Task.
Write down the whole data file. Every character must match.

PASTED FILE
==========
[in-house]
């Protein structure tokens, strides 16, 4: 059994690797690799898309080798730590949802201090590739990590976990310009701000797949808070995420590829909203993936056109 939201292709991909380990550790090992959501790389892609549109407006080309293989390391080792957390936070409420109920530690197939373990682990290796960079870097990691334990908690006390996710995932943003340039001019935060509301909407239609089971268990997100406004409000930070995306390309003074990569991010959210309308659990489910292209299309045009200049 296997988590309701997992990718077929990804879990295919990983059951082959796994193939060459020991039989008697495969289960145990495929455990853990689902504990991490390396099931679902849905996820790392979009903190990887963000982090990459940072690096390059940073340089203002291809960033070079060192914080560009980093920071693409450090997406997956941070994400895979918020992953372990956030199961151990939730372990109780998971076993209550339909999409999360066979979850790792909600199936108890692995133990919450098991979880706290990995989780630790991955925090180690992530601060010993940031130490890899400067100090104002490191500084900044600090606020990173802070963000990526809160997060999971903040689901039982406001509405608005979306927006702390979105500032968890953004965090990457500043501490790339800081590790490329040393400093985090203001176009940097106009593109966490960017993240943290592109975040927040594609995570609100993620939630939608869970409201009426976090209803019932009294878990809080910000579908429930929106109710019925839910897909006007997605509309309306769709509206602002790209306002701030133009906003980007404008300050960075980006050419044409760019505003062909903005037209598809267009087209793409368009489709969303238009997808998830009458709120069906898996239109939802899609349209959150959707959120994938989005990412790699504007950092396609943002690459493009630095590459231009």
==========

[in-house]
């Protein structure tokens, strides 16, 4: 059994690797690799898309080798730590949802201090590739990590976990310009701000797949808070995420590829909203993936056109 939201292709991909380990550790090992959501790389892609549109407006080309293989390391080792957390936070409420109920530690197939373990682990290796960079870097990691334990908690006390996710995932943003340039001019935060509301909407239609089971268990997100406004409000930070995306390309003074990569991010959210309308659990489910292209299309045009200049 296997988590309701997992990718077929990804879990295919990983059951082959796994193939060459020991039989008697495969289960145990495929455990853990689902504990991490390396099931679902849905996820790392979009903190990887963000982090990459940072690096390059940073340089203002291809960033070079060192914080560009980093920071693409450090997406997956941070994400895979918020992953372990956030199961151990939730372990109780998971076993209550339909999409999360066979979850790792909600199936108890692995133990919450098991979880706290990995989780630790991955925090180690992530601060010993940031130490890899400067100090104002490191500084900044600090606020990173802070963000990526809160997060999971903040689901039982406001509405608005979306927006702390979105500032968890953004965090990457500043501490790339800081590790490329040393400093985090203001176009940097106009593109966490960017993240943290592109975040927040594609995570609100993620939630939608869970409201009426976090209803019932009294878990809080910000579908429930929106109710019925839910897909006007997605509309309306769709509206602002790209306002701030133009906003980007404008300050960075980006050419044409760019505003062909903005037209598809267009087209793409368009489709969303238009997808998830009458709120069906898996239109939802899609349209959150959707959120994938989005990412790699504007950092396609943002690459493009630095590459231009």